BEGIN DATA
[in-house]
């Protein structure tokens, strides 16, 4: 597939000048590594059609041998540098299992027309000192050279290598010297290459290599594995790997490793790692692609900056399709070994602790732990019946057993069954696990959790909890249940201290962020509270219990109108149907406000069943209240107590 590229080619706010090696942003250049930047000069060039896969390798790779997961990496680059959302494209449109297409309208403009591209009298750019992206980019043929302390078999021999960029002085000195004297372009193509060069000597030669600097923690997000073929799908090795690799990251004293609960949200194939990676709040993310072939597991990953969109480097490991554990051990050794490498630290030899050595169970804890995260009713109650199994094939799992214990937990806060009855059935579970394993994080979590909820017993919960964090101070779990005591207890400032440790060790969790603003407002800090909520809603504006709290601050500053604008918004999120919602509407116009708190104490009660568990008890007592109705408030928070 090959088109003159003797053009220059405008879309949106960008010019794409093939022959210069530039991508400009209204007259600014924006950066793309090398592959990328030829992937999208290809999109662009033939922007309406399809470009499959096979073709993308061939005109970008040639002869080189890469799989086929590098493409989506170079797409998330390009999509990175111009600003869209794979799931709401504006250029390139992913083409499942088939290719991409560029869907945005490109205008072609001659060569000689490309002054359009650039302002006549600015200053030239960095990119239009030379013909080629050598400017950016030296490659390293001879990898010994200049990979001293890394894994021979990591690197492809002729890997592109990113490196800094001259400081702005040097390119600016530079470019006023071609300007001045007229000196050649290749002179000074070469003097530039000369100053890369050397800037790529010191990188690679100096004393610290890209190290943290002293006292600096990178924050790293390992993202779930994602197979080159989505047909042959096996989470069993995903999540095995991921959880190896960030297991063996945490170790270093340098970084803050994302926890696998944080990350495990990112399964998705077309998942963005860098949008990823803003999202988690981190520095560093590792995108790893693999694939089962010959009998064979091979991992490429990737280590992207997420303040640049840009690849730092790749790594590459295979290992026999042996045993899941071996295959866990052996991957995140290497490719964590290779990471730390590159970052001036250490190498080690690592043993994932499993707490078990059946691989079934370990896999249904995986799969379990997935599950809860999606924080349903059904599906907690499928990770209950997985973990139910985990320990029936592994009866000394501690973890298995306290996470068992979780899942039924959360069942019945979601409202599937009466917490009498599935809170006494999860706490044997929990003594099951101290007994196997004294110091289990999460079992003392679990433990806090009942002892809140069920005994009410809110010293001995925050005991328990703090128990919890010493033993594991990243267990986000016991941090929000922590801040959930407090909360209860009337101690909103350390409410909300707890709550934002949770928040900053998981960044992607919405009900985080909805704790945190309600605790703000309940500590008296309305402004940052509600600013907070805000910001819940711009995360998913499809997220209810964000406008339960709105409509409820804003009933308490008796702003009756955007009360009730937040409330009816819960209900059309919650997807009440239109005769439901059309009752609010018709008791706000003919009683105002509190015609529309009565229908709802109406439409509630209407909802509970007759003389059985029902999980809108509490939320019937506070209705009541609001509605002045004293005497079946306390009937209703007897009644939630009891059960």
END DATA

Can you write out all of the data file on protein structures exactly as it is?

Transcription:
[in-house]
């Protein structure tokens, strides 16, 4: 597939000048590594059609041998540098299992027309000192050279290598010297290459290599594995790997490793790692692609900056399709070994602790732990019946057993069954696990959790909890249940201290962020509270219990109108149907406000069943209240107590 590229080619706010090696942003250049930047000069060039896969390798790779997961990496680059959302494209449109297409309208403009591209009298750019992206980019043929302390078999021999960029002085000195004297372009193509060069000597030669600097923690997000073929799908090795690799990251004293609960949200194939990676709040993310072939597991990953969109480097490991554990051990050794490498630290030899050595169970804890995260009713109650199994094939799992214990937990806060009855059935579970394993994080979590909820017993919960964090101070779990005591207890400032440790060790969790603003407002800090909520809603504006709290601050500053604008918004999120919602509407116009708190104490009660568990008890007592109705408030928070 090959088109003159003797053009220059405008879309949106960008010019794409093939022959210069530039991508400009209204007259600014924006950066793309090398592959990328030829992937999208290809999109662009033939922007309406399809470009499959096979073709993308061939005109970008040639002869080189890469799989086929590098493409989506170079797409998330390009999509990175111009600003869209794979799931709401504006250029390139992913083409499942088939290719991409560029869907945005490109205008072609001659060569000689490309002054359009650039302002006549600015200053030239960095990119239009030379013909080629050598400017950016030296490659390293001879990898010994200049990979001293890394894994021979990591690197492809002729890997592109990113490196800094001259400081702005040097390119600016530079470019006023071609300007001045007229000196050649290749002179000074070469003097530039000369100053890369050397800037790529010191990188690679100096004393610290890209190290943290002293006292600096990178924050790293390992993202779930994602197979080159989505047909042959096996989470069993995903999540095995991921959880190896960030297991063996945490170790270093340098970084803050994302926890696998944080990350495990990112399964998705077309998942963005860098949008990823803003999202988690981190520095560093590792995108790893693999694939089962010959009998064979091979991992490429990737280590992207997420303040640049840009690849730092790749790594590459295979290992026999042996045993899941071996295959866990052996991957995140290497490719964590290779990471730390590159970052001036250490190498080690690592043993994932499993707490078990059946691989079934370990896999249904995986799969379990997935599950809860999606924080349903059904599906907690499928990770209950997985973990139910985990320990029936592994009866000394501690973890298995306290996470068992979780899942039924959360069942019945979601409202599937009466917490009498599935809170006494999860706490044997929990003594099951101290007994196997004294110091289990999460079992003392679990433990806090009942002892809140069920005994009410809110010293001995925050005991328990703090128990919890010493033993594991990243267990986000016991941090929000922590801040959930407090909360209860009337101690909103350390409410909300707890709550934002949770928040900053998981960044992607919405009900985080909805704790945190309600605790703000309940500590008296309305402004940052509600600013907070805000910001819940711009995360998913499809997220209810964000406008339960709105409509409820804003009933308490008796702003009756955007009360009730937040409330009816819960209900059309919650997807009440239109005769439901059309009752609010018709008791706000003919009683105002509190015609529309009565229908709802109406439409509630209407909802509970007759003389059985029902999980809108509490939320019937506070209705009541609001509605002045004293005497079946306390009937209703007897009644939630009891059960």